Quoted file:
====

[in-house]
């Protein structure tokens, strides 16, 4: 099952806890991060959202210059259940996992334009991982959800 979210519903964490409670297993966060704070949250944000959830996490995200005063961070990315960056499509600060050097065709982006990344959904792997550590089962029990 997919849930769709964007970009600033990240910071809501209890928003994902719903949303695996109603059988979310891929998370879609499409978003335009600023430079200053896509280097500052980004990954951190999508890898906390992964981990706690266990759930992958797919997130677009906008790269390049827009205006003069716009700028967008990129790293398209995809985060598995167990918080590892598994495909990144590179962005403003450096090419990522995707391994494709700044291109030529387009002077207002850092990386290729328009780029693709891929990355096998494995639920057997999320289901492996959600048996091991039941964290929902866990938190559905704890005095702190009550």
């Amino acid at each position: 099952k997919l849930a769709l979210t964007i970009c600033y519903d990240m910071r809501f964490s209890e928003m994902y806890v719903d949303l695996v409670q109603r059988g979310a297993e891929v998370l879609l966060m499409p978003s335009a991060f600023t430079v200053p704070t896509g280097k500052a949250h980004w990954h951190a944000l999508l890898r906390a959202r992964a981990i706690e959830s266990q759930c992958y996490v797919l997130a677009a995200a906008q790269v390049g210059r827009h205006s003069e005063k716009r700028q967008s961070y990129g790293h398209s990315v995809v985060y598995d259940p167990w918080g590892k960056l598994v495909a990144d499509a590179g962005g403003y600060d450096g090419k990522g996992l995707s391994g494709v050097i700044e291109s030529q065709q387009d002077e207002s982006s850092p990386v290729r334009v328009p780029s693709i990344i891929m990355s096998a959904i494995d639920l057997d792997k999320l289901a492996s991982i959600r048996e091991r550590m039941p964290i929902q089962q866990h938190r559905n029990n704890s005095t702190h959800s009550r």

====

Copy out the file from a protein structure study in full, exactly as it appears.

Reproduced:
[in-house]
């Protein structure tokens, strides 16, 4: 099952806890991060959202210059259940996992334009991982959800 979210519903964490409670297993966060704070949250944000959830996490995200005063961070990315960056499509600060050097065709982006990344959904792997550590089962029990 997919849930769709964007970009600033990240910071809501209890928003994902719903949303695996109603059988979310891929998370879609499409978003335009600023430079200053896509280097500052980004990954951190999508890898906390992964981990706690266990759930992958797919997130677009906008790269390049827009205006003069716009700028967008990129790293398209995809985060598995167990918080590892598994495909990144590179962005403003450096090419990522995707391994494709700044291109030529387009002077207002850092990386290729328009780029693709891929990355096998494995639920057997999320289901492996959600048996091991039941964290929902866990938190559905704890005095702190009550």
């Amino acid at each position: 099952k997919l849930a769709l979210t964007i970009c600033y519903d990240m910071r809501f964490s209890e928003m994902y806890v719903d949303l695996v409670q109603r059988g979310a297993e891929v998370l879609l966060m499409p978003s335009a991060f600023t430079v200053p704070t896509g280097k500052a949250h980004w990954h951190a944000l999508l890898r906390a959202r992964a981990i706690e959830s266990q759930c992958y996490v797919l997130a677009a995200a906008q790269v390049g210059r827009h205006s003069e005063k716009r700028q967008s961070y990129g790293h398209s990315v995809v985060y598995d259940p167990w918080g590892k960056l598994v495909a990144d499509a590179g962005g403003y600060d450096g090419k990522g996992l995707s391994g494709v050097i700044e291109s030529q065709q387009d002077e207002s982006s850092p990386v290729r334009v328009p780029s693709i990344i891929m990355s096998a959904i494995d639920l057997d792997k999320l289901a492996s991982i959600r048996e091991r550590m039941p964290i929902q089962q866990h938190r559905n029990n704890s005095t702190h959800s009550r």